July 12, 2018
Are you willing to trust “the luck of the draw”—or are you among the 24% of Americans who at least occasionally carry a talisman or charm, just to have an extra bit of confidence that things will go well?
Belief in the power of lucky charms may stem from age-old superstition, but today, many still see the appeal in a little extra good karma, based on findings of a poll by YouGov Omnibus released on July 11.In fact, that 24% of Americans comprises respondents who they wear a talisman every day (7%), frequently (4%), or occasionally (13%). The other 70% of U.S. adults said they are not superstitious and do not believe in good-luck trinkets.
However, in the sports arena, jujus are crowd-pleasers. Few lucky charms are more iconic than Michael Jordan’s college basketball shorts; or Tiger Woods’trademark red polo shirts —which he wears only on Sundays, at the instruction of his mom.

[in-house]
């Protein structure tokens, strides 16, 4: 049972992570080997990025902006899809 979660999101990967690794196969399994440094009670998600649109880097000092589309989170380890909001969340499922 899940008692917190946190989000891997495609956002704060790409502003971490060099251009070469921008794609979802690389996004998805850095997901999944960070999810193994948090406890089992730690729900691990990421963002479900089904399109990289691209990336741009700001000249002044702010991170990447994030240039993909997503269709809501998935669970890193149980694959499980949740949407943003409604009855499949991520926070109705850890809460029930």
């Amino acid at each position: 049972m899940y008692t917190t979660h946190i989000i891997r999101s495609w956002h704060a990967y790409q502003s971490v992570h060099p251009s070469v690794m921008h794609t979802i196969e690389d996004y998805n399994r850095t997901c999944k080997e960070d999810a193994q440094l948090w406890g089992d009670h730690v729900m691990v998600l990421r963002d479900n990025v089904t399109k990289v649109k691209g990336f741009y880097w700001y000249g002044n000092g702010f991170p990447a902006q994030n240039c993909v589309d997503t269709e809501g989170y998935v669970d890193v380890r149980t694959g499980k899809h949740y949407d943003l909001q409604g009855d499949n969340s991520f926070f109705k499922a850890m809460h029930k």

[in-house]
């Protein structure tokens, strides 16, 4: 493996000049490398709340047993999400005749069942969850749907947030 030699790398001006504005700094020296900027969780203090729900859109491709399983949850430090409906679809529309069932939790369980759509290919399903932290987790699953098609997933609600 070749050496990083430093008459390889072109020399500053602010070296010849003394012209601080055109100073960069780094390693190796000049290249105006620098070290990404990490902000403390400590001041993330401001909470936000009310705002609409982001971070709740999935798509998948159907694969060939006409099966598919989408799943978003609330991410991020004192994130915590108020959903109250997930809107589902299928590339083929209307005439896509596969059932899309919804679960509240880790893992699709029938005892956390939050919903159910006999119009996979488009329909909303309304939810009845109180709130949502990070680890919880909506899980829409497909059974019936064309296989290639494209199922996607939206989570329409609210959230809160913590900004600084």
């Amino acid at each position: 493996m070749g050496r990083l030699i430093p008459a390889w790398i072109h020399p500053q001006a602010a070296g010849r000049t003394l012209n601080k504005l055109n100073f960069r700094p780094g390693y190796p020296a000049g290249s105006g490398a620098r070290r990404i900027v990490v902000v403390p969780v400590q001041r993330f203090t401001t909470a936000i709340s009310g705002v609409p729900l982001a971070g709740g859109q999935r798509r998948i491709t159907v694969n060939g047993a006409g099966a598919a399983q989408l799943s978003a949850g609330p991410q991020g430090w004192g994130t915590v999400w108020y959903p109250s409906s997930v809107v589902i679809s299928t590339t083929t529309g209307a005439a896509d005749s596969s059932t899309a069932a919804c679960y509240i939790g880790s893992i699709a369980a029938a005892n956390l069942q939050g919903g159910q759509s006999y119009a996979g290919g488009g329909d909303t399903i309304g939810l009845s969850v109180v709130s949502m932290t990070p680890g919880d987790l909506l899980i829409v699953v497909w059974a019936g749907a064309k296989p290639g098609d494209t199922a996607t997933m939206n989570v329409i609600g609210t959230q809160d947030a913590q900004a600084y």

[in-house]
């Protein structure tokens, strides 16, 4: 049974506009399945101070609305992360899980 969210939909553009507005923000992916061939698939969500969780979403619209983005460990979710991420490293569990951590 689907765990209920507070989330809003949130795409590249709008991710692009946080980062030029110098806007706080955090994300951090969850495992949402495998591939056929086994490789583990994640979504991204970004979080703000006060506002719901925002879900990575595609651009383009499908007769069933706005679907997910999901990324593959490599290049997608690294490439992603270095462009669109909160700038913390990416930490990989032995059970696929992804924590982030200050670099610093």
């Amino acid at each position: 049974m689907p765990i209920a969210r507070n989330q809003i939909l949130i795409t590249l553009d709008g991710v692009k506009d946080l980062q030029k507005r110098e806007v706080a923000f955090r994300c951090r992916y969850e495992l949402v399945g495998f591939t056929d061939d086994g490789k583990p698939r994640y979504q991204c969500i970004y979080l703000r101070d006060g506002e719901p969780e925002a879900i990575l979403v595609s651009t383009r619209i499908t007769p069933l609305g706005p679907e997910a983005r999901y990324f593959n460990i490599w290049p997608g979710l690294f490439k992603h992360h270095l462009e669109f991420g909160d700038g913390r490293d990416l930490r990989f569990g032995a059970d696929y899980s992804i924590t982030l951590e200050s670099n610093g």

More women (26%) than men (20%) say they carry a lucky charm at least occasionally. Regionally, belief in lucky charms is highest in the U.S. West (26%), with the Northeast (25%) and Midwest (24%) boasting similar numbers. Those who live in the South are less likely to carry around a charm (20%).
Wearing or carrying around a talisman also has its appeal among all income levels. Fully 20% of Americans who earn more than $80,000 a year say they carry a charm at least occasionally.. That number ticks up slightly among those who earn $40,000 to $80,000 a year (21%)—and among those who earn $39,000 or less (23%).
Research contact: Hoang.Nguyen@yougov.com